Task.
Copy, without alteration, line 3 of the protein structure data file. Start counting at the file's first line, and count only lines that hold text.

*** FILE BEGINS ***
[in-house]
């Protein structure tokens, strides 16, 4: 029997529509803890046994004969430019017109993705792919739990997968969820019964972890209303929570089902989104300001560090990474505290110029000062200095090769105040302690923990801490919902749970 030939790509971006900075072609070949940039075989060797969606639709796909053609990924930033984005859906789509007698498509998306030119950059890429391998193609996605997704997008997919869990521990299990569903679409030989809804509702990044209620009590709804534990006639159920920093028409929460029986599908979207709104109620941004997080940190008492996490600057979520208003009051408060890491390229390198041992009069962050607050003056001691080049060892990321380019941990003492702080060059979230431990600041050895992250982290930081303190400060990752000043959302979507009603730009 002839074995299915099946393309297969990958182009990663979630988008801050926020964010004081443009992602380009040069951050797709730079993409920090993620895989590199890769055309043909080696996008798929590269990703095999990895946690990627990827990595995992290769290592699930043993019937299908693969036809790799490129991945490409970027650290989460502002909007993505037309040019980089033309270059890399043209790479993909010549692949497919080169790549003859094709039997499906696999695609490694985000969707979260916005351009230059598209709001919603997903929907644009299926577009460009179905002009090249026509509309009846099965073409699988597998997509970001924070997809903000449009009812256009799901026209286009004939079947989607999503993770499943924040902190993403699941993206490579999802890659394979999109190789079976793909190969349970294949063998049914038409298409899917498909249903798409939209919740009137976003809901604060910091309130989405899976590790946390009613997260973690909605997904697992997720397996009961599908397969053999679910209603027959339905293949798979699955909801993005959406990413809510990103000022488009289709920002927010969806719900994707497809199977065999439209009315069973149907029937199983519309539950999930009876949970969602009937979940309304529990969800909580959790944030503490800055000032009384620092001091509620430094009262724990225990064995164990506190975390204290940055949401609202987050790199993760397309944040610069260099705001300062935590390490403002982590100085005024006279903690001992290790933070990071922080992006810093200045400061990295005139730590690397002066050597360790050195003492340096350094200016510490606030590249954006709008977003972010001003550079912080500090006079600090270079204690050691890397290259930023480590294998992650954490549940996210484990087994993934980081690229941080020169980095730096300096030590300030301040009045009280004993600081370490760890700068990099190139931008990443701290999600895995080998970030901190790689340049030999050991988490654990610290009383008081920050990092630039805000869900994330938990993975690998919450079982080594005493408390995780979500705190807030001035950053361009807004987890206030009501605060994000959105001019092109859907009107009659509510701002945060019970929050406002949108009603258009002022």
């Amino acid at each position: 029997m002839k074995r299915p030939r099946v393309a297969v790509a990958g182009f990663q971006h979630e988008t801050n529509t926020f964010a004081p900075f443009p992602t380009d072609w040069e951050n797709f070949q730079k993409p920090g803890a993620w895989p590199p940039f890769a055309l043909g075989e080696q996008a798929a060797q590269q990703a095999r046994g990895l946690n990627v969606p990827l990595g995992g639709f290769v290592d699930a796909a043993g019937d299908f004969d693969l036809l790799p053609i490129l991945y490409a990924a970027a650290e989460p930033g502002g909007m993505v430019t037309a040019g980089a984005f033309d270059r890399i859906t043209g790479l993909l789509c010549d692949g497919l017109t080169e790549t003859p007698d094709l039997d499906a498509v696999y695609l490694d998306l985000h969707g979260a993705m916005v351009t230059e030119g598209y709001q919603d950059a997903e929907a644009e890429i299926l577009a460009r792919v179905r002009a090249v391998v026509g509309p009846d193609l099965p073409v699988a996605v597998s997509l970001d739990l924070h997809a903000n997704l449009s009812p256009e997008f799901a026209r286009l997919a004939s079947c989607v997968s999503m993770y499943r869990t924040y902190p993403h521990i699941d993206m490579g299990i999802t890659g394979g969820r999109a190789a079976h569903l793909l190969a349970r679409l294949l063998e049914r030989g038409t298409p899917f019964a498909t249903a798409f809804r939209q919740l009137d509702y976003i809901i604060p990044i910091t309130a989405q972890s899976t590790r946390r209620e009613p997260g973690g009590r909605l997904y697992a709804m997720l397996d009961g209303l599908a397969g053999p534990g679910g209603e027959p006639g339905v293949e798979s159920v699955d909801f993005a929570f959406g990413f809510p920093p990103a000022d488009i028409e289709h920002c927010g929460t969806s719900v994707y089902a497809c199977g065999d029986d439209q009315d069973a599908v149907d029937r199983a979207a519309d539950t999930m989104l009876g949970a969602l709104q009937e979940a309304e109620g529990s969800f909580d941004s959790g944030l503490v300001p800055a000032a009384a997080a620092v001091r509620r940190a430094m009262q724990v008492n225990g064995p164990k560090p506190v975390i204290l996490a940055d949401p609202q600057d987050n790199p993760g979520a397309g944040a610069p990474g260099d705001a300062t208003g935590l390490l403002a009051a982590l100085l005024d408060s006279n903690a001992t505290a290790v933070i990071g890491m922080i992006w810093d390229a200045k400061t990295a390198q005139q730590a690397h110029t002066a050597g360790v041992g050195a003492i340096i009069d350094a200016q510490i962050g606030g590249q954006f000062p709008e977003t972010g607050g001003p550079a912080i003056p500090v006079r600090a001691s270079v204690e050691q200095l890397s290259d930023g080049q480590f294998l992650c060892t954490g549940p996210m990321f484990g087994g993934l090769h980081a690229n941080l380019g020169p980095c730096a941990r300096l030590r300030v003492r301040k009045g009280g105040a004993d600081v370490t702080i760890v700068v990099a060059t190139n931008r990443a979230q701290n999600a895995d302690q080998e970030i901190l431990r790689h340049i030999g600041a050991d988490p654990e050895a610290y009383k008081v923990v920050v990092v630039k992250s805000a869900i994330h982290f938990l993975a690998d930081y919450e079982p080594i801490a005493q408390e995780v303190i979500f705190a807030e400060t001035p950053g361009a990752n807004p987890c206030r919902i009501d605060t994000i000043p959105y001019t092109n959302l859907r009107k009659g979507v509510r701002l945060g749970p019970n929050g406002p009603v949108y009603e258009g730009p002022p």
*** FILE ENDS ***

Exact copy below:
């Amino acid at each position: 029997m002839k074995r299915p030939r099946v393309a297969v790509a990958g182009f990663q971006h979630e988008t801050n529509t926020f964010a004081p900075f443009p992602t380009d072609w040069e951050n797709f070949q730079k993409p920090g803890a993620w895989p590199p940039f890769a055309l043909g075989e080696q996008a798929a060797q590269q990703a095999r046994g990895l946690n990627v969606p990827l990595g995992g639709f290769v290592d699930a796909a043993g019937d299908f004969d693969l036809l790799p053609i490129l991945y490409a990924a970027a650290e989460p930033g502002g909007m993505v430019t037309a040019g980089a984005f033309d270059r890399i859906t043209g790479l993909l789509c010549d692949g497919l017109t080169e790549t003859p007698d094709l039997d499906a498509v696999y695609l490694d998306l985000h969707g979260a993705m916005v351009t230059e030119g598209y709001q919603d950059a997903e929907a644009e890429i299926l577009a460009r792919v179905r002009a090249v391998v026509g509309p009846d193609l099965p073409v699988a996605v597998s997509l970001d739990l924070h997809a903000n997704l449009s009812p256009e997008f799901a026209r286009l997919a004939s079947c989607v997968s999503m993770y499943r869990t924040y902190p993403h521990i699941d993206m490579g299990i999802t890659g394979g969820r999109a190789a079976h569903l793909l190969a349970r679409l294949l063998e049914r030989g038409t298409p899917f019964a498909t249903a798409f809804r939209q919740l009137d509702y976003i809901i604060p990044i910091t309130a989405q972890s899976t590790r946390r209620e009613p997260g973690g009590r909605l997904y697992a709804m997720l397996d009961g209303l599908a397969g053999p534990g679910g209603e027959p006639g339905v293949e798979s159920v699955d909801f993005a929570f959406g990413f809510p920093p990103a000022d488009i028409e289709h920002c927010g929460t969806s719900v994707y089902a497809c199977g065999d029986d439209q009315d069973a599908v149907d029937r199983a979207a519309d539950t999930m989104l009876g949970a969602l709104q009937e979940a309304e109620g529990s969800f909580d941004s959790g944030l503490v300001p800055a000032a009384a997080a620092v001091r509620r940190a430094m009262q724990v008492n225990g064995p164990k560090p506190v975390i204290l996490a940055d949401p609202q600057d987050n790199p993760g979520a397309g944040a610069p990474g260099d705001a300062t208003g935590l390490l403002a009051a982590l100085l005024d408060s006279n903690a001992t505290a290790v933070i990071g890491m922080i992006w810093d390229a200045k400061t990295a390198q005139q730590a690397h110029t002066a050597g360790v041992g050195a003492i340096i009069d350094a200016q510490i962050g606030g590249q954006f000062p709008e977003t972010g607050g001003p550079a912080i003056p500090v006079r600090a001691s270079v204690e050691q200095l890397s290259d930023g080049q480590f294998l992650c060892t954490g549940p996210m990321f484990g087994g993934l090769h980081a690229n941080l380019g020169p980095c730096a941990r300096l030590r300030v003492r301040k009045g009280g105040a004993d600081v370490t702080i760890v700068v990099a060059t190139n931008r990443a979230q701290n999600a895995d302690q080998e970030i901190l431990r790689h340049i030999g600041a050991d988490p654990e050895a610290y009383k008081v923990v920050v990092v630039k992250s805000a869900i994330h982290f938990l993975a690998d930081y919450e079982p080594i801490a005493q408390e995780v303190i979500f705190a807030e400060t001035p950053g361009a990752n807004p987890c206030r919902i009501d605060t994000i000043p959105y001019t092109n959302l859907r009107k009659g979507v509510r701002l945060g749970p019970n929050g406002p009603v949108y009603e258009g730009p002022p």